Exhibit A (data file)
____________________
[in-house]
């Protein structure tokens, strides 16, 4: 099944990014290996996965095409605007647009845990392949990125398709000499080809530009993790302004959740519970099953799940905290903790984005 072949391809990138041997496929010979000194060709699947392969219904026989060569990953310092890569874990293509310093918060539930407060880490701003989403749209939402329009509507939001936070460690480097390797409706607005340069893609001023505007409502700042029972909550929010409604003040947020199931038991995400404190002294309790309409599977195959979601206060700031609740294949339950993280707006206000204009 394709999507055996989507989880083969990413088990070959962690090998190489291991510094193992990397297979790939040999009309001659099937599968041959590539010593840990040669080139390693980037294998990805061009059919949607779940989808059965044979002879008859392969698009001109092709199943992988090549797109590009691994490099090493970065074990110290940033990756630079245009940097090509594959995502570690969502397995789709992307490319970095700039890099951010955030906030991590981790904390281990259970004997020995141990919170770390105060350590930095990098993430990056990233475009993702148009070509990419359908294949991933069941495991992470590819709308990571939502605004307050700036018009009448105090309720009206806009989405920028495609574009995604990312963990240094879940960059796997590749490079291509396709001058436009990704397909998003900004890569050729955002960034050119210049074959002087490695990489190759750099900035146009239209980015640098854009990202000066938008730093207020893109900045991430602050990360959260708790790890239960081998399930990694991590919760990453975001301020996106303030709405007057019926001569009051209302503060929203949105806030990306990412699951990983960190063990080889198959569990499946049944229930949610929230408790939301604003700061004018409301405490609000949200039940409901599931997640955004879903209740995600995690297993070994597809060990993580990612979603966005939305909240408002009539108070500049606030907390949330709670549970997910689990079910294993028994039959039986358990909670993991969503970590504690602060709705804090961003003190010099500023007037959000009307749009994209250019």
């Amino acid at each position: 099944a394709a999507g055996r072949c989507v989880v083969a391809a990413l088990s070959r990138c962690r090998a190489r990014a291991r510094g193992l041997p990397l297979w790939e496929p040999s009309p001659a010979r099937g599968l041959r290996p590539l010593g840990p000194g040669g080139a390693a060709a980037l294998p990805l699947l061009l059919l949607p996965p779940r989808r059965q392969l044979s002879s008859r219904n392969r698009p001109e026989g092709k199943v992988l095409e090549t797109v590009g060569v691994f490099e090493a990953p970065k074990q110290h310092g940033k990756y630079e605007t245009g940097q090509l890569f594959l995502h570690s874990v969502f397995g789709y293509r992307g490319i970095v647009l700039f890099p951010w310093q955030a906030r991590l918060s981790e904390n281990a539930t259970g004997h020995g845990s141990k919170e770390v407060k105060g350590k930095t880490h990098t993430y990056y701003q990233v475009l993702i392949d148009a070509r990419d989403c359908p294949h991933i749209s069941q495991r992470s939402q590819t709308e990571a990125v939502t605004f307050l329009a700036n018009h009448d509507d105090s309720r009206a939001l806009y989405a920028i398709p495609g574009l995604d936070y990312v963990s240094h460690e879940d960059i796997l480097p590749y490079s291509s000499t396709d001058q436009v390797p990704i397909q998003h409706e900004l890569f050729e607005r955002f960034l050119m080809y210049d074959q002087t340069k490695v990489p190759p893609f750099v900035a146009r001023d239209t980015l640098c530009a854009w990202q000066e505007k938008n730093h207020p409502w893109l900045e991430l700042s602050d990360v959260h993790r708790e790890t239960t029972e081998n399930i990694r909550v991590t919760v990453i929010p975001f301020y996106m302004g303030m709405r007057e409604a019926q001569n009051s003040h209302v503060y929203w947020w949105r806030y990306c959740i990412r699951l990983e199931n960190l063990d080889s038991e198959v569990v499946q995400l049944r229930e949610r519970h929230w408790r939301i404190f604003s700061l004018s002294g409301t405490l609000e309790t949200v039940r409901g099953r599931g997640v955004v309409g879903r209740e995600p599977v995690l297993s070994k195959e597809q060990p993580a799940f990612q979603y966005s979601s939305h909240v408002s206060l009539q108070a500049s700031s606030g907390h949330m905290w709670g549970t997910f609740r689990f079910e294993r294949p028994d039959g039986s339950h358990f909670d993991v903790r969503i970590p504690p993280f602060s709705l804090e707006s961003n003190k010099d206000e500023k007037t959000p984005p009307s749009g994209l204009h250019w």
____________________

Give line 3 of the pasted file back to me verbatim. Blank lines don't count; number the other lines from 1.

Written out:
């Amino acid at each position: 099944a394709a999507g055996r072949c989507v989880v083969a391809a990413l088990s070959r990138c962690r090998a190489r990014a291991r510094g193992l041997p990397l297979w790939e496929p040999s009309p001659a010979r099937g599968l041959r290996p590539l010593g840990p000194g040669g080139a390693a060709a980037l294998p990805l699947l061009l059919l949607p996965p779940r989808r059965q392969l044979s002879s008859r219904n392969r698009p001109e026989g092709k199943v992988l095409e090549t797109v590009g060569v691994f490099e090493a990953p970065k074990q110290h310092g940033k990756y630079e605007t245009g940097q090509l890569f594959l995502h570690s874990v969502f397995g789709y293509r992307g490319i970095v647009l700039f890099p951010w310093q955030a906030r991590l918060s981790e904390n281990a539930t259970g004997h020995g845990s141990k919170e770390v407060k105060g350590k930095t880490h990098t993430y990056y701003q990233v475009l993702i392949d148009a070509r990419d989403c359908p294949h991933i749209s069941q495991r992470s939402q590819t709308e990571a990125v939502t605004f307050l329009a700036n018009h009448d509507d105090s309720r009206a939001l806009y989405a920028i398709p495609g574009l995604d936070y990312v963990s240094h460690e879940d960059i796997l480097p590749y490079s291509s000499t396709d001058q436009v390797p990704i397909q998003h409706e900004l890569f050729e607005r955002f960034l050119m080809y210049d074959q002087t340069k490695v990489p190759p893609f750099v900035a146009r001023d239209t980015l640098c530009a854009w990202q000066e505007k938008n730093h207020p409502w893109l900045e991430l700042s602050d990360v959260h993790r708790e790890t239960t029972e081998n399930i990694r909550v991590t919760v990453i929010p975001f301020y996106m302004g303030m709405r007057e409604a019926q001569n009051s003040h209302v503060y929203w947020w949105r806030y990306c959740i990412r699951l990983e199931n960190l063990d080889s038991e198959v569990v499946q995400l049944r229930e949610r519970h929230w408790r939301i404190f604003s700061l004018s002294g409301t405490l609000e309790t949200v039940r409901g099953r599931g997640v955004v309409g879903r209740e995600p599977v995690l297993s070994k195959e597809q060990p993580a799940f990612q979603y966005s979601s939305h909240v408002s206060l009539q108070a500049s700031s606030g907390h949330m905290w709670g549970t997910f609740r689990f079910e294993r294949p028994d039959g039986s339950h358990f909670d993991v903790r969503i970590p504690p993280f602060s709705l804090e707006s961003n003190k010099d206000e500023k007037t959000p984005p009307s749009g994209l204009h250019w």